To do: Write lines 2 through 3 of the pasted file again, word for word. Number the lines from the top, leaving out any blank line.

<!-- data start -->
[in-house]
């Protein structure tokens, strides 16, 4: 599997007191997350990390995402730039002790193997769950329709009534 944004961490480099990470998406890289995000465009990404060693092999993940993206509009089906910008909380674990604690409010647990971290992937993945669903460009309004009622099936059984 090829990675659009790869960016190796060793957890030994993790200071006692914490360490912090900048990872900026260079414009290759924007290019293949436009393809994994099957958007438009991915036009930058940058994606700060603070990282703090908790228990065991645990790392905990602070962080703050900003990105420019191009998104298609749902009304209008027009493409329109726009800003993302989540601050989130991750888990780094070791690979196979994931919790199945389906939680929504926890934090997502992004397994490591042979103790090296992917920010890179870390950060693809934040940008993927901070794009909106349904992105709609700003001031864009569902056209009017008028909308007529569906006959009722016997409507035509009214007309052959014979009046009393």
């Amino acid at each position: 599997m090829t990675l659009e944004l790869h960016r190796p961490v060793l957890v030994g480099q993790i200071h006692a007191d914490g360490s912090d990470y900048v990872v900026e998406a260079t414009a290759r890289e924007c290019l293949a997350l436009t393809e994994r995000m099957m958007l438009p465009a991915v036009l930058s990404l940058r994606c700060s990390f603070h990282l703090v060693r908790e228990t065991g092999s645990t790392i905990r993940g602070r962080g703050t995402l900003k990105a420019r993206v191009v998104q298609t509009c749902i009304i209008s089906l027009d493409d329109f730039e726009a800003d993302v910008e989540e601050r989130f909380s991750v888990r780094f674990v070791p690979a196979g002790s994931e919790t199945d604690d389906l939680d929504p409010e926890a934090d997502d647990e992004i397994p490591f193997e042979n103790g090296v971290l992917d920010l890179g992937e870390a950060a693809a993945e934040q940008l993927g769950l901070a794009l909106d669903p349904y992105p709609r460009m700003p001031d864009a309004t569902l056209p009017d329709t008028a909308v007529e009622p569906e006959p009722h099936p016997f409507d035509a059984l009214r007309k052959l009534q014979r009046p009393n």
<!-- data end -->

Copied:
């Protein structure tokens, strides 16, 4: 599997007191997350990390995402730039002790193997769950329709009534 944004961490480099990470998406890289995000465009990404060693092999993940993206509009089906910008909380674990604690409010647990971290992937993945669903460009309004009622099936059984 090829990675659009790869960016190796060793957890030994993790200071006692914490360490912090900048990872900026260079414009290759924007290019293949436009393809994994099957958007438009991915036009930058940058994606700060603070990282703090908790228990065991645990790392905990602070962080703050900003990105420019191009998104298609749902009304209008027009493409329109726009800003993302989540601050989130991750888990780094070791690979196979994931919790199945389906939680929504926890934090997502992004397994490591042979103790090296992917920010890179870390950060693809934040940008993927901070794009909106349904992105709609700003001031864009569902056209009017008028909308007529569906006959009722016997409507035509009214007309052959014979009046009393």
């Amino acid at each position: 599997m090829t990675l659009e944004l790869h960016r190796p961490v060793l957890v030994g480099q993790i200071h006692a007191d914490g360490s912090d990470y900048v990872v900026e998406a260079t414009a290759r890289e924007c290019l293949a997350l436009t393809e994994r995000m099957m958007l438009p465009a991915v036009l930058s990404l940058r994606c700060s990390f603070h990282l703090v060693r908790e228990t065991g092999s645990t790392i905990r993940g602070r962080g703050t995402l900003k990105a420019r993206v191009v998104q298609t509009c749902i009304i209008s089906l027009d493409d329109f730039e726009a800003d993302v910008e989540e601050r989130f909380s991750v888990r780094f674990v070791p690979a196979g002790s994931e919790t199945d604690d389906l939680d929504p409010e926890a934090d997502d647990e992004i397994p490591f193997e042979n103790g090296v971290l992917d920010l890179g992937e870390a950060a693809a993945e934040q940008l993927g769950l901070a794009l909106d669903p349904y992105p709609r460009m700003p001031d864009a309004t569902l056209p009017d329709t008028a909308v007529e009622p569906e006959p009722h099936p016997f409507d035509a059984l009214r007309k052959l009534q014979r009046p009393n």